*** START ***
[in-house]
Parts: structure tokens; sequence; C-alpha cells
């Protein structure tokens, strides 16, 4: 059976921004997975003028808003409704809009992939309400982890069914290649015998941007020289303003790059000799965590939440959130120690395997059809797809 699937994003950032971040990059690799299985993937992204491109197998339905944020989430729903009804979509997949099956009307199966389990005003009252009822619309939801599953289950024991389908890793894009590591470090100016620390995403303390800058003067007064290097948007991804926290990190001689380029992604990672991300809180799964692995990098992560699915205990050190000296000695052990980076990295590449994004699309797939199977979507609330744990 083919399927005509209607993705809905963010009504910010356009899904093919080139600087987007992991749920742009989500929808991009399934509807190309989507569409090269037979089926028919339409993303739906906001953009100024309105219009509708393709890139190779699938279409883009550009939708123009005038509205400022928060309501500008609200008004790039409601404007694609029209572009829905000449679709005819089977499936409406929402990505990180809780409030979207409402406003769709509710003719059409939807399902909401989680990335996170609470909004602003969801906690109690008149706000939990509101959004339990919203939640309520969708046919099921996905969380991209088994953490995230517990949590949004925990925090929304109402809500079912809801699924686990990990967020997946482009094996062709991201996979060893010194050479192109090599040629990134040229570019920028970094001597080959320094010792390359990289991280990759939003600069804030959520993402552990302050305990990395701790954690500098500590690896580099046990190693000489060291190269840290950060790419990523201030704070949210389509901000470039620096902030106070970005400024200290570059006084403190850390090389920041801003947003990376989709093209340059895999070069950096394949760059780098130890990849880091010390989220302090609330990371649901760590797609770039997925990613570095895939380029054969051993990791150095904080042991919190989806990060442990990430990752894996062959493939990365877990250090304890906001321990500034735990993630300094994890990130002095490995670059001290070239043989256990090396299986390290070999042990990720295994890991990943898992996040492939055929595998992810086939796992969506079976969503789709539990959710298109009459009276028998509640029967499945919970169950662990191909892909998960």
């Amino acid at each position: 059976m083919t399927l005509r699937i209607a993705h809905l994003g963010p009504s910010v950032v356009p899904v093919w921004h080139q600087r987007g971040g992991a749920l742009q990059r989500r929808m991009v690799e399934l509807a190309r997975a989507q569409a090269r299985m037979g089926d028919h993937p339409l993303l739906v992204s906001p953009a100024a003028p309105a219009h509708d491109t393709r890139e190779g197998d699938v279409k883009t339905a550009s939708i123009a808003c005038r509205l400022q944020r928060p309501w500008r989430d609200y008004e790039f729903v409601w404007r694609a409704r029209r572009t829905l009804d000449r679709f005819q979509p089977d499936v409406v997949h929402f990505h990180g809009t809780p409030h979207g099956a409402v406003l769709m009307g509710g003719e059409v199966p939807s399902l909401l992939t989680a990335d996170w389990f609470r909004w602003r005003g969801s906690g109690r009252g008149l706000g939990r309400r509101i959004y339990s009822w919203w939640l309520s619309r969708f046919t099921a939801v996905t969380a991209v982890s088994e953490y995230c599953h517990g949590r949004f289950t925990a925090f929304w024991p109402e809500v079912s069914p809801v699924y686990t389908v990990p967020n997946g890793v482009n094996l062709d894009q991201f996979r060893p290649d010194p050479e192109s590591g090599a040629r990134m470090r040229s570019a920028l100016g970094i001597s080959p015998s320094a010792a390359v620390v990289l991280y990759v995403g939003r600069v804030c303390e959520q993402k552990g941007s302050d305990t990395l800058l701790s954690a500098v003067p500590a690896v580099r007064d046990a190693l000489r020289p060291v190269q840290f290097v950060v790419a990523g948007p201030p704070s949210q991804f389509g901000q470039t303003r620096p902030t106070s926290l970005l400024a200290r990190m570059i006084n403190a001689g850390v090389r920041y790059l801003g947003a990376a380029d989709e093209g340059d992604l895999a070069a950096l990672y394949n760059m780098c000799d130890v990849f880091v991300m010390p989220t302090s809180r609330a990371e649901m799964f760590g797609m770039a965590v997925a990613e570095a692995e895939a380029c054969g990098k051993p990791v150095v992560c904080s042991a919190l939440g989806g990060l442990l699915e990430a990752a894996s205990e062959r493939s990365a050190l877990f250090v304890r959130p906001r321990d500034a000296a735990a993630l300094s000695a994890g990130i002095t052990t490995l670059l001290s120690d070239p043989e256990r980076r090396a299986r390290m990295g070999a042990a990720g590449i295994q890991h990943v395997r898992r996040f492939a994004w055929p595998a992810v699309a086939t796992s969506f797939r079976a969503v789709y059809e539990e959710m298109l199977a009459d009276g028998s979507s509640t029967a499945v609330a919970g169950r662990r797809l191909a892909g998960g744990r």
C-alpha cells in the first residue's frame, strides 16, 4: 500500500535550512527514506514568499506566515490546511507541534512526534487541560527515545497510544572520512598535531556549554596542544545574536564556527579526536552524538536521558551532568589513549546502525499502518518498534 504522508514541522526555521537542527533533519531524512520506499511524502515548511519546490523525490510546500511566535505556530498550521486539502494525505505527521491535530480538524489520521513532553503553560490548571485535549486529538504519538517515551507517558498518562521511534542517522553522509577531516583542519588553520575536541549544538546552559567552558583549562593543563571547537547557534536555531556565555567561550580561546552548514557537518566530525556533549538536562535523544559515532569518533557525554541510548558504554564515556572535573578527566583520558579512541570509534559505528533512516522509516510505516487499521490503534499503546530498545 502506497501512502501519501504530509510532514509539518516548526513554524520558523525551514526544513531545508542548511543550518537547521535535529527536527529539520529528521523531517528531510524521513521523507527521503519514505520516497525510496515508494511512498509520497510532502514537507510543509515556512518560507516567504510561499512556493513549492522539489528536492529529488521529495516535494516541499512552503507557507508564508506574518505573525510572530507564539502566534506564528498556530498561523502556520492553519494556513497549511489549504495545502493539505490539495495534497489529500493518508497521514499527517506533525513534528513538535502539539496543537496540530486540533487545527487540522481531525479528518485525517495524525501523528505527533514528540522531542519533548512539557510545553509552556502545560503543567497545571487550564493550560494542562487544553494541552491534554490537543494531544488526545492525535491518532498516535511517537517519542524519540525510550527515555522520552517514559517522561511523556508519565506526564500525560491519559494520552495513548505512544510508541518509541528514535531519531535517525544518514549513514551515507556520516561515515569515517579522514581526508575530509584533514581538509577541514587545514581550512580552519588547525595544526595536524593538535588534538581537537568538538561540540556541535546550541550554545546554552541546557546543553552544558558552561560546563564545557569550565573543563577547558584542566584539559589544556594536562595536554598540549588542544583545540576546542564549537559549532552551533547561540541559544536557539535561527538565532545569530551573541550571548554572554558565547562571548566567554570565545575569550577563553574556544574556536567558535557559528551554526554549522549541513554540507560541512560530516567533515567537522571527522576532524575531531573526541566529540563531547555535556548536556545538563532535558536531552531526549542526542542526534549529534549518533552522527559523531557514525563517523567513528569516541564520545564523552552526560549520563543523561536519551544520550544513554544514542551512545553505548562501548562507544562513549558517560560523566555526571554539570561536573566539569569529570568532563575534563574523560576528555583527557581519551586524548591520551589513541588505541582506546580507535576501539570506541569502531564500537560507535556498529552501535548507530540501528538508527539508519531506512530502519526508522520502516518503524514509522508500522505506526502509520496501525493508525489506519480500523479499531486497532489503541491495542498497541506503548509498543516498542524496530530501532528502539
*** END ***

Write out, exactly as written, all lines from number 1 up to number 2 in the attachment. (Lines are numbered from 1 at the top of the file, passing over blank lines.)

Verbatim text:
[in-house]
Parts: structure tokens; sequence; C-alpha cells